Weather Forecasting Models: The JOESTRADAMUS Adventure Continues
Overnight model runs are showing a bit of a shift in the longer term and the question is going to be whether this is something that is transient in nature or is it something that will set up for a short period of time and then revert back to what has been a dominant pattern for much of the last month and a half.
Temporary pattern changes do occur even in the most dominant patterns that establish themselves. In a way the pattern temporarily exhausts itself only to reload and redevelop again after a week or so. You probably have to assume that is the case unless you begin to see evidence that it is going to be something longer term. My video analysis of last night’s weather forecasting models is below comparing the gfs weather model and the european weather model.
With regards to the snowstorm for the Central Rockies and Central Plains, these storms have been few and far between the last few years and this is looking to be a big one for parts of Colorado and Northwestern Parts of Kansas and Nebraska with 1 to 2 feet of snow likely.
Because of the big ridge located in the Eastern United States the storm will peak out and move north northeast from here so that all that will be left from it for us will be a cold front that approaches late next week with a few showers.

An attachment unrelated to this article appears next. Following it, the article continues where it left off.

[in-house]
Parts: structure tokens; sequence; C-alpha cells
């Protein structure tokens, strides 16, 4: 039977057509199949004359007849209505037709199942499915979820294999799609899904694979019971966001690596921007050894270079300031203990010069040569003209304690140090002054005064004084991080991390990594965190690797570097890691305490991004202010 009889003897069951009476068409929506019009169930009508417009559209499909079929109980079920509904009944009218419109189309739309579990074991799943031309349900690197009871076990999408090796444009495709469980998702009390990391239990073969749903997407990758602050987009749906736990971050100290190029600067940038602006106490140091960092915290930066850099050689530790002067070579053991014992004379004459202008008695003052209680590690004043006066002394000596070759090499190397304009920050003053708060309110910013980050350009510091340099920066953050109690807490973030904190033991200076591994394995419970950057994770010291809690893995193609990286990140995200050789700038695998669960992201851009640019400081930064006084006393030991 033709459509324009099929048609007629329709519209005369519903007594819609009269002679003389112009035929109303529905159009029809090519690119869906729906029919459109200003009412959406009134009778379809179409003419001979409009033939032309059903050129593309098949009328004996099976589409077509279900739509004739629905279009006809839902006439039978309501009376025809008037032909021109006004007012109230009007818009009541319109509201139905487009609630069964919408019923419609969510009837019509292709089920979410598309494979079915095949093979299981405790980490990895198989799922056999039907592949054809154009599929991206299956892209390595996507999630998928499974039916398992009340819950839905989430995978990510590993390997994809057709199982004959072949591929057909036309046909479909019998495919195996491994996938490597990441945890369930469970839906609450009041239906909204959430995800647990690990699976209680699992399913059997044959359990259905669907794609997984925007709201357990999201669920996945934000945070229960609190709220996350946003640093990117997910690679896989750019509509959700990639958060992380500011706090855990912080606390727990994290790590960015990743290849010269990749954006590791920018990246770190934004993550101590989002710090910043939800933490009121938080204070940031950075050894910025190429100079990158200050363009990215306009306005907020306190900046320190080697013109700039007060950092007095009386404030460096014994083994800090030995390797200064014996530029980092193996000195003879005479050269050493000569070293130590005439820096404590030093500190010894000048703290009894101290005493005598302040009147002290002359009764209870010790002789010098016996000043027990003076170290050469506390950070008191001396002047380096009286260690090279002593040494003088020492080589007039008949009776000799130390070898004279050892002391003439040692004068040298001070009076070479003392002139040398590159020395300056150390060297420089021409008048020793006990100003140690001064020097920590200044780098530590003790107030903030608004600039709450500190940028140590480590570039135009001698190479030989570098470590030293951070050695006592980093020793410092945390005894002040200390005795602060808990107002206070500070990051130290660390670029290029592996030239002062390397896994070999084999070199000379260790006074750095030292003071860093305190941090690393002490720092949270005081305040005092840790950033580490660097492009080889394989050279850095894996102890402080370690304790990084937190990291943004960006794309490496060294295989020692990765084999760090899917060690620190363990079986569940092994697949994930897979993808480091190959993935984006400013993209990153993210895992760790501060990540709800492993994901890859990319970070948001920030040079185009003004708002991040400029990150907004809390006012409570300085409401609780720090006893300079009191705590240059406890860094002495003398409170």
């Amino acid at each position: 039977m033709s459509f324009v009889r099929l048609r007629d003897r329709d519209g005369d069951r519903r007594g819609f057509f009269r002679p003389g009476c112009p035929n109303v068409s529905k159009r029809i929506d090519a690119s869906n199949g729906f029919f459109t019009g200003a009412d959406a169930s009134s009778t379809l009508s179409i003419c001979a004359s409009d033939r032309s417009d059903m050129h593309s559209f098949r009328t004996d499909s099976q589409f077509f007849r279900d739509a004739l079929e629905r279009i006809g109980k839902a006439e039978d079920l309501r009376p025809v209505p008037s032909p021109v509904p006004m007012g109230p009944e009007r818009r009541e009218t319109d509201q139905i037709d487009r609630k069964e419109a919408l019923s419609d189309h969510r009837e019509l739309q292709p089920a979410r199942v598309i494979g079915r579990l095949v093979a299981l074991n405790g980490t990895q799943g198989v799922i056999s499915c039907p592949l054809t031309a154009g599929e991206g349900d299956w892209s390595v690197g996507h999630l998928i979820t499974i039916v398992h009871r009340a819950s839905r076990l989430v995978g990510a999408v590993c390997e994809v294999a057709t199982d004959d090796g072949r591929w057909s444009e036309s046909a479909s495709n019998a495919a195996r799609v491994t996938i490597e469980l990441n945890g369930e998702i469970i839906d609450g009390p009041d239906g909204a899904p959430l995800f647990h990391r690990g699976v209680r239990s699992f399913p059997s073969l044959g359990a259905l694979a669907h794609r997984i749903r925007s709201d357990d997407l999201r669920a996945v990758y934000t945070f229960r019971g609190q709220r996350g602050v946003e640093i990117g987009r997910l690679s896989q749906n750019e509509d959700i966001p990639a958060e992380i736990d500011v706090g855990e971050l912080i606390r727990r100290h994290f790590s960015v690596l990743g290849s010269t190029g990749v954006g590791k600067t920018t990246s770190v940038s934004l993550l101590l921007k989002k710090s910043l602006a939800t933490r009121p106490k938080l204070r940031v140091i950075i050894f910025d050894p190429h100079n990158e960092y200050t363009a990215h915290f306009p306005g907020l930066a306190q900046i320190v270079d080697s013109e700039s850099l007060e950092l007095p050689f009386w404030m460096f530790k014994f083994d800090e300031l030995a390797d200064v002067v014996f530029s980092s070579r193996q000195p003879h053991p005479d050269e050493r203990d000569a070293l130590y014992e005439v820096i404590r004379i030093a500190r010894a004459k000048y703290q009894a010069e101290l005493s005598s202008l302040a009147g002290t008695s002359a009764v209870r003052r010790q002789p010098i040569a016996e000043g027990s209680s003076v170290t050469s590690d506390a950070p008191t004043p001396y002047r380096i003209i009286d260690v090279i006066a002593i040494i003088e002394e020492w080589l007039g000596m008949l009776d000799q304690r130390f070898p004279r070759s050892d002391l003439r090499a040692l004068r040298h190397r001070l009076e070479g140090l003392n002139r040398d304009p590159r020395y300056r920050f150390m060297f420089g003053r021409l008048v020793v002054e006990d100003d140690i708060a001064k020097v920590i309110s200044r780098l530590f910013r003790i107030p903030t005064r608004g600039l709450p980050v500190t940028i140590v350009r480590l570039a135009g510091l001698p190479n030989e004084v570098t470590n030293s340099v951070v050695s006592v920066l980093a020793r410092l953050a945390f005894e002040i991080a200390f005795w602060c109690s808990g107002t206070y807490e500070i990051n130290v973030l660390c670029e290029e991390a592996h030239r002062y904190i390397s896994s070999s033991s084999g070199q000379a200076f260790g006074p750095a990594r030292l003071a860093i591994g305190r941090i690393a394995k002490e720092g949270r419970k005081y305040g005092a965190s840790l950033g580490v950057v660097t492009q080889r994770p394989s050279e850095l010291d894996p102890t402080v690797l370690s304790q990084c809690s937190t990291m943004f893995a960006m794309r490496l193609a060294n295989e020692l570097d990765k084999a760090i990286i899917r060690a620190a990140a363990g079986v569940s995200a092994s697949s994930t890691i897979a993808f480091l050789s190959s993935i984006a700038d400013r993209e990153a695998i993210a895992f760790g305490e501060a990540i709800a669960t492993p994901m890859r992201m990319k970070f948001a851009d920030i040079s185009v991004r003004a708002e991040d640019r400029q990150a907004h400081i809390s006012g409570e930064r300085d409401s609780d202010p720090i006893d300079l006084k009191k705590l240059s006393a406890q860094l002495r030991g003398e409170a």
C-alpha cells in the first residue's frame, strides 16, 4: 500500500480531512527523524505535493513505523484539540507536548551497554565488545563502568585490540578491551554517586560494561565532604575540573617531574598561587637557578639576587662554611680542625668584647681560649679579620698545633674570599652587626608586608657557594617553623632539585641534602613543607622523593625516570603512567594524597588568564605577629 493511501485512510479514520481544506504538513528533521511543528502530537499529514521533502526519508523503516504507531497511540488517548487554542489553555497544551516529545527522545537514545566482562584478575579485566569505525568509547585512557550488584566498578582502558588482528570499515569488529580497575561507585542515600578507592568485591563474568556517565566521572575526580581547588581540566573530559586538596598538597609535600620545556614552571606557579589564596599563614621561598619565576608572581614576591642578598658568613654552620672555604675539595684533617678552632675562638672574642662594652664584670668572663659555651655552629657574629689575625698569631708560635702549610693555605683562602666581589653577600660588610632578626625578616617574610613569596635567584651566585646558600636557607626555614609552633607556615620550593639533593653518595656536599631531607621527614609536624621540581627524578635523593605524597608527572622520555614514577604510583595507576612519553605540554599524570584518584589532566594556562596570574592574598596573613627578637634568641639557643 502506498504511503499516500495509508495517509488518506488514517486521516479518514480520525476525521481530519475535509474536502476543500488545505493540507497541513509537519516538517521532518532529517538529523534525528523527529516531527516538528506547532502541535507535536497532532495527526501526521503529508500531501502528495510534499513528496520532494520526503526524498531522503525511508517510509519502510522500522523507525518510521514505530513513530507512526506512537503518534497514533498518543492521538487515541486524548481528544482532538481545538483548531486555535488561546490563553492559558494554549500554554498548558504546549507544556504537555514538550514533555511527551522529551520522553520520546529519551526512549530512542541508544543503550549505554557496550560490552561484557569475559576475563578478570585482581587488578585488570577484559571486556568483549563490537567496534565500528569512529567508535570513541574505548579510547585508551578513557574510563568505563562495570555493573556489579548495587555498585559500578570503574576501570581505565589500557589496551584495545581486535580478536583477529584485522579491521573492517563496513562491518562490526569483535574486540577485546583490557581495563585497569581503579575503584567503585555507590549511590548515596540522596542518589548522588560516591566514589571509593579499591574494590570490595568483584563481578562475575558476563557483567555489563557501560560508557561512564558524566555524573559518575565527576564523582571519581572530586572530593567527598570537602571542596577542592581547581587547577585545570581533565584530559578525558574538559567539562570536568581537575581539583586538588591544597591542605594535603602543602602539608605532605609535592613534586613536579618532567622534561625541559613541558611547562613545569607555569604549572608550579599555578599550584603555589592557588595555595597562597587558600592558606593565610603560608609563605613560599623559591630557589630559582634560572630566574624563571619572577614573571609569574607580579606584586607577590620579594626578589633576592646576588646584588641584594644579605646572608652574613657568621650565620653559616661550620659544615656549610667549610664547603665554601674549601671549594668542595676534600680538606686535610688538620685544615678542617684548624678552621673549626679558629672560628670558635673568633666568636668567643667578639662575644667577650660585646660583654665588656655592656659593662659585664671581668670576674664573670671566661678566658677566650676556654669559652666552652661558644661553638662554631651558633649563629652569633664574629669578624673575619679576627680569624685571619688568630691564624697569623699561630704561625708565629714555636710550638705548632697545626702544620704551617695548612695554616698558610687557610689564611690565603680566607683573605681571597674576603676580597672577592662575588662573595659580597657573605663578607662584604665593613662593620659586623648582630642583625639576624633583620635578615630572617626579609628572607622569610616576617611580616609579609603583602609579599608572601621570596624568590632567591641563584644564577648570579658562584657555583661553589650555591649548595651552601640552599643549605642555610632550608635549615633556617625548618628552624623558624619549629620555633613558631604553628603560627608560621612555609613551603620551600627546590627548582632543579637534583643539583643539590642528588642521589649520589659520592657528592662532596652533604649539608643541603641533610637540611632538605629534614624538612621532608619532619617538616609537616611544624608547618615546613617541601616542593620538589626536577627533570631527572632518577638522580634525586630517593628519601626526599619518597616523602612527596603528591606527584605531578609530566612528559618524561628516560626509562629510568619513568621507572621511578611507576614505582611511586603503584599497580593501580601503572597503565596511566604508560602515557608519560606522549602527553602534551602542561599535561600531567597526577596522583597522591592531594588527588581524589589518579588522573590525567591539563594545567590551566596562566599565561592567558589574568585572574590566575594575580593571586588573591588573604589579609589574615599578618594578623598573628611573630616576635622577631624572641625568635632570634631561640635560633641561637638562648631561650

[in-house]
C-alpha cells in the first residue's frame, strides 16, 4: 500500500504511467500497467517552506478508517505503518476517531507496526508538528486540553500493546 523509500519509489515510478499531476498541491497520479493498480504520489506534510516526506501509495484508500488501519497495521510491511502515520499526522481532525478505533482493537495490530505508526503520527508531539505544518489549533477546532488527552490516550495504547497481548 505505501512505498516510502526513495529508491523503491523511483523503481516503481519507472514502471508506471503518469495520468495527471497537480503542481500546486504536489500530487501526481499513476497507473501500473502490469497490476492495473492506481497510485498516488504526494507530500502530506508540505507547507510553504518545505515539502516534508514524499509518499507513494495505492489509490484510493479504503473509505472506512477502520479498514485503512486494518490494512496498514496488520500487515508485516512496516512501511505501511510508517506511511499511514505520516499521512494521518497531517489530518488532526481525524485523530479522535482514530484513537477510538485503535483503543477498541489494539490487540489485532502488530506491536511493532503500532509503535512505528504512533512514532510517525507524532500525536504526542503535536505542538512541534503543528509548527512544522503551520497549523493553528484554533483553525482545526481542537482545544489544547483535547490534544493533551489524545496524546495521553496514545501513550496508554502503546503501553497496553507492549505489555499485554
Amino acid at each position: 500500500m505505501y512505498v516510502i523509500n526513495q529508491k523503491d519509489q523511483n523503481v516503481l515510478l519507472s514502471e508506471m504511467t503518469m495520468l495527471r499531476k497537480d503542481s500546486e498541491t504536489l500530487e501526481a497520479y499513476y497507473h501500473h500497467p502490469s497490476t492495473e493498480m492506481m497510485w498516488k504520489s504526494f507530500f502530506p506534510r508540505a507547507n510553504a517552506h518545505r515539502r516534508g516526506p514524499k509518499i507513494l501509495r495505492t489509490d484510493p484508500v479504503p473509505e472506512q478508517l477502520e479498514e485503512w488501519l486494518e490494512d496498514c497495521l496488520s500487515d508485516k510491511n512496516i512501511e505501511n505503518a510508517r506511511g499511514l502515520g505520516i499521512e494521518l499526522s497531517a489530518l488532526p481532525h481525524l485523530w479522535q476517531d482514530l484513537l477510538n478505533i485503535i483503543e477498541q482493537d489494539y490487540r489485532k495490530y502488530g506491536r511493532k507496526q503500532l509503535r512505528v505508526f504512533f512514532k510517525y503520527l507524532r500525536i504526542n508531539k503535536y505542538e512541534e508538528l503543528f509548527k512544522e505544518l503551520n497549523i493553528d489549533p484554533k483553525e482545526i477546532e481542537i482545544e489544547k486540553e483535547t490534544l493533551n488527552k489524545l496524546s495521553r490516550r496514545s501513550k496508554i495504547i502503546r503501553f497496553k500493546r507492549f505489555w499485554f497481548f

The way I approach the long range is essentially an adventure that you take 4 times a day because as you may have noticed by now there are changes from run to run. You try to look for some sense of consistency between weather models and then try to connect them to past runs and future runs to see if that consistency holds. Not all the weather models went down this road. The Canadian weather model has the ridge in the east back by day 10. It could be just a matter of playing catch up to the others later today or it could be the one that is correct. These are among the many puzzles that forecasters have to work through on a daily basis.
The NAO and AO indictors both bring the index down to the neutral line and then most of the model members bring the indexes positive again. This would lead one to think that the pattern on the weather forecasting models is transient.
The Pacific North America Pattern indexes straddle the neutral line through the peroid. A positive PNA would favor colder weather in the east. Net Net I would say that perhaps the models suggestion that a gradual move to a more normal pattern is going to happen however it probably also means that storms will continue to track to our west, cutting west of the Appalachians. The positive implications of the NAO/AO would indicating no blocking to speak of. But as I said before we are on an adventure so I will update this later today. Meanwhile we have strong gusty winds and sunshine today as we had back to normal November weather for the next couple of days.